The Asian labour zeitgeist

Posted: November 10, 2013 in Indonesia, Rights around the world

Greetings from Bogor, Java!

I’m attending the conference of the Asian Transnational Corporation monitoring network. Listening to the country reports yesterday there was a pretty clear consensus on what are the most pressing issues for labour across the region. They are:

  1. Living wages In the majority of countries in the region, the minimum wage is not enough to live on.
  2. Subcontracting An employer ploy to avoid labour regulations. The good news is that determined organising can counteract it despite the complete lack of legal levers to pull. I found it interesting that the representatives spoke of the disadvantages exclusively in relation to the loss of social welfare benefits and not at all about two other reasons I’m familiar with in Australia: difficulty in collective bargaining and the work/life balance problem of losing control over working hours.
  3. Union busting – Ranging from its most blatant forms of disappearances of union activists in the Philippines and Bangladesh through imprisonment in China to sacking and retaliation against union members (a method used nearly everywhere) to more subtle methods used in Malaysia and Korea of setting up toothless unions and/or denying registration of legitimate unions on spurious technicalities.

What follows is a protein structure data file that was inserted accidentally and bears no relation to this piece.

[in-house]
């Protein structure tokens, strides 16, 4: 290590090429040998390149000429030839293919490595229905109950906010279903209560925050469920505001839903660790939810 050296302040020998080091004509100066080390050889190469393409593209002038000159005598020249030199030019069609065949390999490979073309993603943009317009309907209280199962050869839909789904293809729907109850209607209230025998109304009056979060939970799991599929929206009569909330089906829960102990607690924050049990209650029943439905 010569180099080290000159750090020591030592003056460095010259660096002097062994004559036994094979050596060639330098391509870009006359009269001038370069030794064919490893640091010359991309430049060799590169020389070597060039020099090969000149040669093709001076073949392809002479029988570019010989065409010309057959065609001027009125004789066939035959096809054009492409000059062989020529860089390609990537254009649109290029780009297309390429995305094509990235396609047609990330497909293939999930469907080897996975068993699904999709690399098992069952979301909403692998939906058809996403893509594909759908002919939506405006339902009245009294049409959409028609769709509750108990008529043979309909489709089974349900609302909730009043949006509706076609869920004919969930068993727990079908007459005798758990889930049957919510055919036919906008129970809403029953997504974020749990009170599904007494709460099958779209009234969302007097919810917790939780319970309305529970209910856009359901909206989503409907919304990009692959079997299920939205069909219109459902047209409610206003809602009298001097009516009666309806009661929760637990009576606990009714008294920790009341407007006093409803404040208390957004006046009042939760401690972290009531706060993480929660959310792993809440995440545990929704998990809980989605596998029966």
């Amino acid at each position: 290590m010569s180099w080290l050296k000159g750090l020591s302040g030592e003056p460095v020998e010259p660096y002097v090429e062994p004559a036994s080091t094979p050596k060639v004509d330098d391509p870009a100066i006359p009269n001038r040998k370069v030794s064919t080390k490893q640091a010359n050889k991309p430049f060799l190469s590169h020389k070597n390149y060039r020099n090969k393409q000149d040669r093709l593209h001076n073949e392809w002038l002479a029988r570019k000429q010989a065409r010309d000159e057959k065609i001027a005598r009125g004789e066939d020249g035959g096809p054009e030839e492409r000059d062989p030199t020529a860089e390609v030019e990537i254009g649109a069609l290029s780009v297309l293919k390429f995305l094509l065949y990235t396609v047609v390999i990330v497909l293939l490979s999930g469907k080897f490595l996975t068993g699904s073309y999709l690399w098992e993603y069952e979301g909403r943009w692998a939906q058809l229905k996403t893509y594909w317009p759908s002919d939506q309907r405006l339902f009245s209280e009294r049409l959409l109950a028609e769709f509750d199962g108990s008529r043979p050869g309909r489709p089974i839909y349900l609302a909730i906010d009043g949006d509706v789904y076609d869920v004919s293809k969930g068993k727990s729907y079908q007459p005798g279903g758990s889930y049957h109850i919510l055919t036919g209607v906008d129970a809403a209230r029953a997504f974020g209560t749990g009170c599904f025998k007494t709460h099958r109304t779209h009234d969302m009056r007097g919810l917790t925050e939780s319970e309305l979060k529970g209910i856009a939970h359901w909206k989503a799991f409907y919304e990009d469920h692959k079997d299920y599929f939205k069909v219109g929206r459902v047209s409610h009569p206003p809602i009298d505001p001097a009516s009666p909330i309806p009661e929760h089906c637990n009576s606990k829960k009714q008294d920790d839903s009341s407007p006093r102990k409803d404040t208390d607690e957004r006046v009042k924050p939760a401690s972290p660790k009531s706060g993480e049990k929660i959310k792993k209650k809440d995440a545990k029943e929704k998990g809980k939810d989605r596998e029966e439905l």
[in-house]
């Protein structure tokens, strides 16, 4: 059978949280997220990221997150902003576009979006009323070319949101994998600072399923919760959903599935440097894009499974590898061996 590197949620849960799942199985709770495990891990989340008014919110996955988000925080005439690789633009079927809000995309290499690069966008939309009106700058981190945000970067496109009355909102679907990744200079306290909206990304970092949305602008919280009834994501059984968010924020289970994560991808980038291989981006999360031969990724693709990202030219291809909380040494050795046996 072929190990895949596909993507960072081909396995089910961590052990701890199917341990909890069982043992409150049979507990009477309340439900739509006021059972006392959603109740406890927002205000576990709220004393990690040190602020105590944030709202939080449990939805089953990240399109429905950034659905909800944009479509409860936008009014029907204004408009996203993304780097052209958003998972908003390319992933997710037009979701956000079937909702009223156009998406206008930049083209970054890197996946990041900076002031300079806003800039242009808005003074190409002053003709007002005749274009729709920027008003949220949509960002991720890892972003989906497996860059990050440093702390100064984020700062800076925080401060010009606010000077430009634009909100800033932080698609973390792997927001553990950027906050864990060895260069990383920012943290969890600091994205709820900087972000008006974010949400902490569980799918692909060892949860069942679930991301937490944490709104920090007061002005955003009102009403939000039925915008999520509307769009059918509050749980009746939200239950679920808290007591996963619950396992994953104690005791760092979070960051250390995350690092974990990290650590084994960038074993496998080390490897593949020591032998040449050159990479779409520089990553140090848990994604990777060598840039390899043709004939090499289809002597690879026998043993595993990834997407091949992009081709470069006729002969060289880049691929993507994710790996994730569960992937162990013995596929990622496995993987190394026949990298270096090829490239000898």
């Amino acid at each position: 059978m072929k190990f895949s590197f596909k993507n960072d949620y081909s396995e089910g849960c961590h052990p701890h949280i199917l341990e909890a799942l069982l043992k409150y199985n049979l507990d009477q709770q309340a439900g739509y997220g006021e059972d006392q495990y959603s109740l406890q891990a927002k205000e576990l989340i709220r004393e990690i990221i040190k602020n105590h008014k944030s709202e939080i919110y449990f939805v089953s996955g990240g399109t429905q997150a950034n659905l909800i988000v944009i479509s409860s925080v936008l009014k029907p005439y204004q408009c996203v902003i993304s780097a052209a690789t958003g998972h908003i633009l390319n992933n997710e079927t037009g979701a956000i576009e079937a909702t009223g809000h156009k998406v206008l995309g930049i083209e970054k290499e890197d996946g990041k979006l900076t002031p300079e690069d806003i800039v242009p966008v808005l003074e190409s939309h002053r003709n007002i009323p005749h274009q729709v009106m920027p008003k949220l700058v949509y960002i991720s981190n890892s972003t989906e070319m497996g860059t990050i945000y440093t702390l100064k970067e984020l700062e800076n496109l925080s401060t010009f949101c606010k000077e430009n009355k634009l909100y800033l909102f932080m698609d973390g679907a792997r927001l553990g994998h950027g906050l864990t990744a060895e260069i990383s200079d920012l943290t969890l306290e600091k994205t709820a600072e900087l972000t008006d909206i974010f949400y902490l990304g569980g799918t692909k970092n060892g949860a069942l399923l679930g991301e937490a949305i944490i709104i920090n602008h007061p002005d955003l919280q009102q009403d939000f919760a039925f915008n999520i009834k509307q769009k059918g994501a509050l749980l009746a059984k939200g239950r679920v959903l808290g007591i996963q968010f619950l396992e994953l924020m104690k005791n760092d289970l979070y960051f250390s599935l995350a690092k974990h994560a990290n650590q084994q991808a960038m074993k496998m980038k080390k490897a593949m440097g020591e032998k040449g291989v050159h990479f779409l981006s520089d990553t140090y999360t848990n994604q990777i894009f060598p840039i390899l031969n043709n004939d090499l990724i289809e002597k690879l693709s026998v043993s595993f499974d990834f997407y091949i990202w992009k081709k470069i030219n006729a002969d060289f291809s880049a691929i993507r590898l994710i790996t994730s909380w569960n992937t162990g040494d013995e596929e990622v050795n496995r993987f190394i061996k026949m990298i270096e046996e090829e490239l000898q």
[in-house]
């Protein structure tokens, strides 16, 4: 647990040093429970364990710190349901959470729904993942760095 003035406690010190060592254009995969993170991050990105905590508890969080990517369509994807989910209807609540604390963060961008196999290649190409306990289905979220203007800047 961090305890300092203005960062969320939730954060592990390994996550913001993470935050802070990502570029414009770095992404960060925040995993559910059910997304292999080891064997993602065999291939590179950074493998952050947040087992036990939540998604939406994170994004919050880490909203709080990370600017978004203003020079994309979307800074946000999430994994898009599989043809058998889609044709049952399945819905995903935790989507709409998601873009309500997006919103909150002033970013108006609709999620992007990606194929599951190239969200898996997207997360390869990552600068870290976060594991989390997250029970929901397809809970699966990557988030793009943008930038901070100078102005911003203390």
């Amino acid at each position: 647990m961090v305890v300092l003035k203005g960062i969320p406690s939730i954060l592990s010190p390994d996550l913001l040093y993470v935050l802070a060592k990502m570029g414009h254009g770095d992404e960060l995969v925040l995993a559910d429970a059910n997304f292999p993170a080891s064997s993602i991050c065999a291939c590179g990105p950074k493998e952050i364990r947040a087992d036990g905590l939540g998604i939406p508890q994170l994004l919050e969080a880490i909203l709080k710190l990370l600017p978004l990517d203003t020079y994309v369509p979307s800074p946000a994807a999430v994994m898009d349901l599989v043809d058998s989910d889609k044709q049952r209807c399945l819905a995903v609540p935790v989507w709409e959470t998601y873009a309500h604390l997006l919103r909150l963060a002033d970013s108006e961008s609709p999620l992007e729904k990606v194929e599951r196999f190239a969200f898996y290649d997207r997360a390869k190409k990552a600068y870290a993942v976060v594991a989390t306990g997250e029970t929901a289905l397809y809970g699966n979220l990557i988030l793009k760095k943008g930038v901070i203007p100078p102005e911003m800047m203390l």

Indonesia seems to be making the most progress. So much so that businesses have been putting signs outside their factories advertising that they do not use contract labour. The thought crossed my mind that if they succeed in formalising the workforce and having a powerful labour-political nexus that will bring problems of its own. Then again, which would you prefer? A politics dominated by a compromised but still effective labour movement or a politics dominated by the close friends of capitalists? I know which I’d rather have.
One observation that remained with me was Hilmar Farid’s comment that Indonesia will work out differently to the Anglo nations because here the waves of economic change that took a century in Australia or the USA are all happening at once. People are coming in off the farms and finding themselves in advanced industries like electronics whose management have equally advanced anti-union strategies. Yet another reason to think twice before proffering advice.

Photo: Chinese Wal-Mart activist

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Comments
  1. marksolock says:

    Reblogged this on Mark Solock Blog.

  2. […] to a first job in workplaces with inscrutably complex ownership structures (see related post). Perhaps those of us in the Global North should spend more time learning how people are […]

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